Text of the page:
NEW YORK (
) -- Jim Cramer fills his blog on
every day with his up-to-the-minute reactions to what's happening in the market and his legendary ahead-of-the-crowd ideas. This week he blogged on:
- why the demand for copper is real;
- a notable move by bank stocks; and
- the importance of investing in dividend stocks.
for information on
, where you can see all the blogs, including Jim Cramer's -- and reader comments -- in real time.
Copper Demand Is the Real Deal
Posted at 11:45 a.m. EST, Thursday, Nov. 11
Not everything that goes up is in a bubble. Right now I am hearing endless chatter about the big bubble building in copper. People talk about it as if it is trading like some sort of precious metal up on speculation.
I think this is all dead wrong. What makes me think this? First of all, the 34 cities in China with populations of more than 6 million people certainly play a big role. You have to house these people. You have to build electric lines to those houses. That's intense copper use. You can't build out either without copper. That's one of the reasons that 30% of copper demand comes from China, up from 10% a decade ago. Ironically, 10 years ago, the U.S. accounted for 30% of copper demand, a figure that has since tapered down to 10%.
Now can you imagine if we start building
commercial or residential construction in this country? Talk about trough! We are building the same number of homes we constructed when our country was half as big as it is now. HALF! The household formation that determines so much of housing build has also been falling by 50%. That means people are just not leaving the homes of their parents. That is unsustainable by nature.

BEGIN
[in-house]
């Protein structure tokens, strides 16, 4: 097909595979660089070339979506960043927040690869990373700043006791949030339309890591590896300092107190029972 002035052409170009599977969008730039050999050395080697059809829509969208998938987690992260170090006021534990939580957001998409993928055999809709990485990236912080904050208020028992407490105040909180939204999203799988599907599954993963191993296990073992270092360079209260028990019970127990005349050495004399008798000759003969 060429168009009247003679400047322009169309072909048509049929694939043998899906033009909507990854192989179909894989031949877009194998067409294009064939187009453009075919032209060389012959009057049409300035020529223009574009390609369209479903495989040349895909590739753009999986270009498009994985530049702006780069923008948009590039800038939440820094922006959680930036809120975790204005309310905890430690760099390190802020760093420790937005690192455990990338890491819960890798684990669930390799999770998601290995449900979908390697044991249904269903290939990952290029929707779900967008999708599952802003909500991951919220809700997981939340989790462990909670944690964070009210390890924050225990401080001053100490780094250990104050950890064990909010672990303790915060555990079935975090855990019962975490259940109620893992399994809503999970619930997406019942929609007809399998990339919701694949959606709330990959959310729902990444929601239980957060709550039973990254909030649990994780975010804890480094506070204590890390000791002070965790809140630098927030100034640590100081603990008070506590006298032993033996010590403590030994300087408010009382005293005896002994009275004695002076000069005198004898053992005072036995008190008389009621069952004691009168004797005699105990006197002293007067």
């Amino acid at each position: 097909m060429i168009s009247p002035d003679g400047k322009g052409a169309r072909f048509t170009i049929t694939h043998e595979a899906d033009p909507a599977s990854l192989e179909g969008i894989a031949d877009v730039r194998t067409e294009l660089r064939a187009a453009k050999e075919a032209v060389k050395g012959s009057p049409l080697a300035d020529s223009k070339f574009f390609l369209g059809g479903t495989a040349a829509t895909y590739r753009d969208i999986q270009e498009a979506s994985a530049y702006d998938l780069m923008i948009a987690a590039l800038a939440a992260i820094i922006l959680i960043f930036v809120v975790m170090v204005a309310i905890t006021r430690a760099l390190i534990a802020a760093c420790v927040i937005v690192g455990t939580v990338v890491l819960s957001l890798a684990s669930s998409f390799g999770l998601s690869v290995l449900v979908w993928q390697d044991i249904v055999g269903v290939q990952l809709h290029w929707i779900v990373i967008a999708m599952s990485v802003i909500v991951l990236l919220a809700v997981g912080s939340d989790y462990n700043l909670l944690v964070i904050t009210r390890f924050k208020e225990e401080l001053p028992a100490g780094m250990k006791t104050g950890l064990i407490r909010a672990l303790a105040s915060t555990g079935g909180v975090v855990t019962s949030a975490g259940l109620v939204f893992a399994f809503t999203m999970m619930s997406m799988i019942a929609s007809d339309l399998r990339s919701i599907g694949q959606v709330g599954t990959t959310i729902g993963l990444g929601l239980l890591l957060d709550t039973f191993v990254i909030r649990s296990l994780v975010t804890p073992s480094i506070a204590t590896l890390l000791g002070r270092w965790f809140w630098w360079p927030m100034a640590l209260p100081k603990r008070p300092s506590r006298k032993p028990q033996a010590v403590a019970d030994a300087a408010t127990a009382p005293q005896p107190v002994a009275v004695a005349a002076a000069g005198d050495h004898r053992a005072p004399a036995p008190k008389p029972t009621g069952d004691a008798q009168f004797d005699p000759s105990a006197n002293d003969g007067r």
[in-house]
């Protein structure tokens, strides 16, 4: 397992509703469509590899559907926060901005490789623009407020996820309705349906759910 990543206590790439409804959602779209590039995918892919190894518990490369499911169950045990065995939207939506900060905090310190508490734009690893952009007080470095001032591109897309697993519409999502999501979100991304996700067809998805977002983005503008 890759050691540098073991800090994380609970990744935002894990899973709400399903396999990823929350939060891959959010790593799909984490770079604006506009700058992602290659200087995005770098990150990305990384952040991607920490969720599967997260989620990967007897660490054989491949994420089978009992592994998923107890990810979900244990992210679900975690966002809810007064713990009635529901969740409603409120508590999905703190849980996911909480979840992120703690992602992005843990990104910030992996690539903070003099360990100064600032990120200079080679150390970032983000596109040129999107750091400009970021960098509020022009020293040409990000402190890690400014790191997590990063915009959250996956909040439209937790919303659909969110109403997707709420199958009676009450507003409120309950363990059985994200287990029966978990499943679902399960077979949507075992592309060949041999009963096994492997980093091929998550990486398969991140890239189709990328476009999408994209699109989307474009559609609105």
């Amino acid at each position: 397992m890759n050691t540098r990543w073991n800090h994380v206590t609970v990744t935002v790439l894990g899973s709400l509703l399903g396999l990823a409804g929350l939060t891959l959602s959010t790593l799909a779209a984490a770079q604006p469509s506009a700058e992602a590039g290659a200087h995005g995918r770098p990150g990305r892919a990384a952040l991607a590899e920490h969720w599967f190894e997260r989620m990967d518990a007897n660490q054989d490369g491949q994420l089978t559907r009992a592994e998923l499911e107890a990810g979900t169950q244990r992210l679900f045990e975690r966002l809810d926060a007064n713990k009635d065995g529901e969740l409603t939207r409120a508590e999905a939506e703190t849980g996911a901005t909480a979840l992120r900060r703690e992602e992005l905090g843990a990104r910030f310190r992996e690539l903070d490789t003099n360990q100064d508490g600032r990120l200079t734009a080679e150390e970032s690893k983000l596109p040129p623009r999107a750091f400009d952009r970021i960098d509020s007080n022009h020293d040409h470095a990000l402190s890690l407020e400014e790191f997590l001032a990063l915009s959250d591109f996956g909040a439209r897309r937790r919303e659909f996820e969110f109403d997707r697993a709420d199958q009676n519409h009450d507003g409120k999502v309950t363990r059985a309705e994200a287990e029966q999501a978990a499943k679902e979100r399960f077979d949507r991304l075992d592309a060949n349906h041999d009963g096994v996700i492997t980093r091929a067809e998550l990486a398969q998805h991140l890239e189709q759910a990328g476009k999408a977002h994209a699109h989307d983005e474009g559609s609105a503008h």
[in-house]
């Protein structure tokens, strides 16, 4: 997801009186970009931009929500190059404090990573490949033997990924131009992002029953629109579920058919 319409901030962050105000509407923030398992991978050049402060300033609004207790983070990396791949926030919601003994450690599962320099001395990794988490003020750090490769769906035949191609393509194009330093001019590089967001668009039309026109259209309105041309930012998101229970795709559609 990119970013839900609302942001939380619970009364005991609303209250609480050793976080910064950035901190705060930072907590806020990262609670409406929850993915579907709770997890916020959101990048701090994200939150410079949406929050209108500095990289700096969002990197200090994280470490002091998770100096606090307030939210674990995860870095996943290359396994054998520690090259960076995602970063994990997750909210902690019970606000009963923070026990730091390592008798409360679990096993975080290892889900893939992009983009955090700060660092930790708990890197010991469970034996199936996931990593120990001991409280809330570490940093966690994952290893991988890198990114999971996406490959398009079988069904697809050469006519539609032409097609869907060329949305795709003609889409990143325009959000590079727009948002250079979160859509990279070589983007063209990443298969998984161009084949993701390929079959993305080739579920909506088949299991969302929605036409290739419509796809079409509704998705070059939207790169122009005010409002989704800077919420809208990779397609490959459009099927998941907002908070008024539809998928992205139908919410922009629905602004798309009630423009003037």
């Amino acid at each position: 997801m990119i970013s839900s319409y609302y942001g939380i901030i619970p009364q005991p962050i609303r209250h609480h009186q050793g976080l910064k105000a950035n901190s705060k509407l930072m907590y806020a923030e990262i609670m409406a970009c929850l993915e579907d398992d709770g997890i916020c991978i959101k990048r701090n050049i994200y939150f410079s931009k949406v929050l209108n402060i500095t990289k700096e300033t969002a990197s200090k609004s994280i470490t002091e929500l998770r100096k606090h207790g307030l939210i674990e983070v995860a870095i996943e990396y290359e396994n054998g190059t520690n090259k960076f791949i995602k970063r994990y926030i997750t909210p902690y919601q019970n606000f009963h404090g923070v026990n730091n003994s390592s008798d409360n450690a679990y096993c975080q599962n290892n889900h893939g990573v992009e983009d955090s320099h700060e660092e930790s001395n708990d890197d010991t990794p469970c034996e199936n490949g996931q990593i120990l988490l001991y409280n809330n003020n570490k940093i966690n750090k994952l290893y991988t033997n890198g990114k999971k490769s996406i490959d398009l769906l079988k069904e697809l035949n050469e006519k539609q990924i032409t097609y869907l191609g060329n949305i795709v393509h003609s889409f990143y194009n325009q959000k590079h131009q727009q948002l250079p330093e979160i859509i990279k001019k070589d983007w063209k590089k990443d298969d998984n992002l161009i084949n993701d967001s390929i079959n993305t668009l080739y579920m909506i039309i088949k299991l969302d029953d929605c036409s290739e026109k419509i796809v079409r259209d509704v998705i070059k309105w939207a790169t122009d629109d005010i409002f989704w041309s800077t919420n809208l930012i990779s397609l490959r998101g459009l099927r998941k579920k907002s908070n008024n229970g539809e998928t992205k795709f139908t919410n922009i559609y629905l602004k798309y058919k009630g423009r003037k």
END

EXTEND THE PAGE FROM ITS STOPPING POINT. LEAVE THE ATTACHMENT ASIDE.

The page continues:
Finally, I have some personal experience in this process. Two of my close friends are in the demolition business. Each day they schlep copper to the traders that they have schlepped it to for years and years. Now when they go there, they see eager foreign agents ready to buy their copper for prices that you'd normally expect for what is known as "clean" copper, or copper that's had all impurities removed.
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One of my friends just sold a boatload of red metal to Turkish agents who need copper because they do not have adequate smelting activities. The scrap yards are begging for copper from these people -- some of it just used to be thrown out because merchants used to demand only clean copper. But that's all changed in the last year.
The inability of the media to understand the difference between a speculative bubble and genuine demand shocks me. This stuff is blowing the doors off. It is why I continue to like the copper producers, such as
and why I believe that
, which has the largest unexploited deposit of copper in North America (and possibly the world), must be bought -- even after this magnificent run.
The rally in copper is real. Stop doubting it. Those who mine it in mines and those who mine it in old homes and buildings know better.
At the time of publication, Cramer was long NG.
This Bank Move Is Real
Posted at 4:16 p.m. EST, Wednesday, Nov. 10
Can you believe this bank move? I think it is totally related to the job creation we are beginning to see. I think that we are all so mesmerized by mortgage morass stories and foreclosure stories and now FDIC stories that we are missing the forest for the trees.
Think of it: This morning there's a big story about the shocking increase in FDIC fees for the big banks. But there was nothing shocking at all about it. It had been written about forever. Right next to the story about the FDIC fees was an article about how the big banks are making tens of millions of dollars each day trading. That's real money that can pay the bills.
The mortgage morass? Jobs cure the morass. I am sick of hearing about weaker pricing and more foreclosures, as they are totally in the cards, too. The reserves are taken. But more important is the future: The mortgage applications were up, and we know that a person with an underwater mortgage isn't skipping if he or she has a job.